Frédéric CHOPIN (1810-1849)
Piano Concerto No. 1 in E minor, Op. 11 (arr. string orchestra Wojciech Rajski) [41:19]
Barcarolle in F sharp major, Op. 60 [8:46]
Impromptu No. 1 in A flat major, Op. 29 [3:55]
Impromptu No. 2 in F sharp major, Op. 36 [6:20]
Tarantella in A flat major, Op. 43 [3:07]
Daniil Trifonov (piano)
Polish Chamber Philharmonic Orchestra Sopot/Wojciech Rajski
rec. December 2010, St Moniuszko Academy of Music, Gdańsk
DUX 0832 [63:30]
Chopin features prominently in the Trifonov repertory. Last year I
reviewed a 2-CD set from DG of the pianist performing solo piano works by the Polish composer. The present recording from the Dux label captures the young pianist in December 2010. This was shortly after he won third prize at the XVI International Chopin Piano Competition in Warsaw.
The Concerto is performed in an arrangement for string orchestra made by the conductor Wojciech Rajski. The absence of woodwinds, although robbing the orchestral sonority of some colour, doesn’t bother me too much. The Polish Chamber Philharmonic Orchestra Sopot have a rich, vibrant sound with plenty of bloom and they’ve been well-recorded. Rajski proves a sensitive conductor, with the subtleties and nuances of the score at his fingertips. Trifonov has an instinctive feel for this music and his playing has all the hallmarks of maturity and refinement. He’s always sensitive to its contours, shaping the phrases naturally. His phenomenal technique reveals a high degree of polish and finish. The central Romance has some lovely moments, with the hushed strings providing a radiant backdrop. The pianist’s variety of touch and achievement of colour ensures his sound is never monochrome, but emits luminosity and glow in a kaleidoscope of hues. The frolicsome finale is buoyant, doesn’t sound rushed, and fully captures the character of the dance. Trifonov’s consummate refinement reminds me of Krystian Zimerman and his excellent recording of the two concertos on DG (review), in which he directs the Polish Chamber Orchestra. On the downside Zimerman's tempi can occasionally be on the slow side.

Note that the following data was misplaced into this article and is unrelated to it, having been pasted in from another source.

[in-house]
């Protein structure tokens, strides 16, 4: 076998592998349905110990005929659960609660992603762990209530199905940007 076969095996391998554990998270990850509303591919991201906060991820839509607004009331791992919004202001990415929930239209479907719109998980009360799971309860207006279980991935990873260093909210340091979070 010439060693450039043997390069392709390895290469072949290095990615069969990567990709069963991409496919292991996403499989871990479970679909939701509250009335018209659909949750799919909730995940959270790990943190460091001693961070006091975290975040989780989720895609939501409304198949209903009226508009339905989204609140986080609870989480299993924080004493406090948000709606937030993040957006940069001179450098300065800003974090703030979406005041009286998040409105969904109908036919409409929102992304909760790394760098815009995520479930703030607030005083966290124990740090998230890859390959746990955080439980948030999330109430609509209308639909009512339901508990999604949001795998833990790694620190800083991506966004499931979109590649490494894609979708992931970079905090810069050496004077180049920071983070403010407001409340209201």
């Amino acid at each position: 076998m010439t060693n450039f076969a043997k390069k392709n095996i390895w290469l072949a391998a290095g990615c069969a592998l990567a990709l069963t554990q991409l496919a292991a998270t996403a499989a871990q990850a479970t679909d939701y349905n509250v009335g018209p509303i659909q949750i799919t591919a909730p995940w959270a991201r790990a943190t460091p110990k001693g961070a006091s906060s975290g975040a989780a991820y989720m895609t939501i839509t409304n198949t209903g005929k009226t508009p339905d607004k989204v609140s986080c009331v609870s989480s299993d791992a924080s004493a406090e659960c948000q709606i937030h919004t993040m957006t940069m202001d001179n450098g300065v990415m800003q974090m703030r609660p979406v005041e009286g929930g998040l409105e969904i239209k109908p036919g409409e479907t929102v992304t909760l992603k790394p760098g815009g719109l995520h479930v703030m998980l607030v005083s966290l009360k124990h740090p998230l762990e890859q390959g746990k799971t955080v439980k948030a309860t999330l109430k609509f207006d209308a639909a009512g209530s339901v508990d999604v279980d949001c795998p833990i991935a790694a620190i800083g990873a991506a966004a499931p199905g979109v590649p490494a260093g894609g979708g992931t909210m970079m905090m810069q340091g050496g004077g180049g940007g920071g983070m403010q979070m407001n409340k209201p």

The four solo pieces are a welcome addition. The Barcarolle is a poised and elegant reading, brimming with poetic insights and delicately voiced. Rubato is tastefully applied. The Impromptus, quite rightly, have an improvisatory feel to them, and depict some enchanting musical landscapes. It’s a pity we don’t get the Impromptu in G flat, which is my favourite of the three. The short Tarantella brings the recital to a lusty climax.
Dux provides some excellent booklet notes, in English only. They discuss in detail the works played, as well as providing portraits of all participants. Sound quality is second-to-none, with the balance between the piano and orchestra in the concerto ideal in every respect.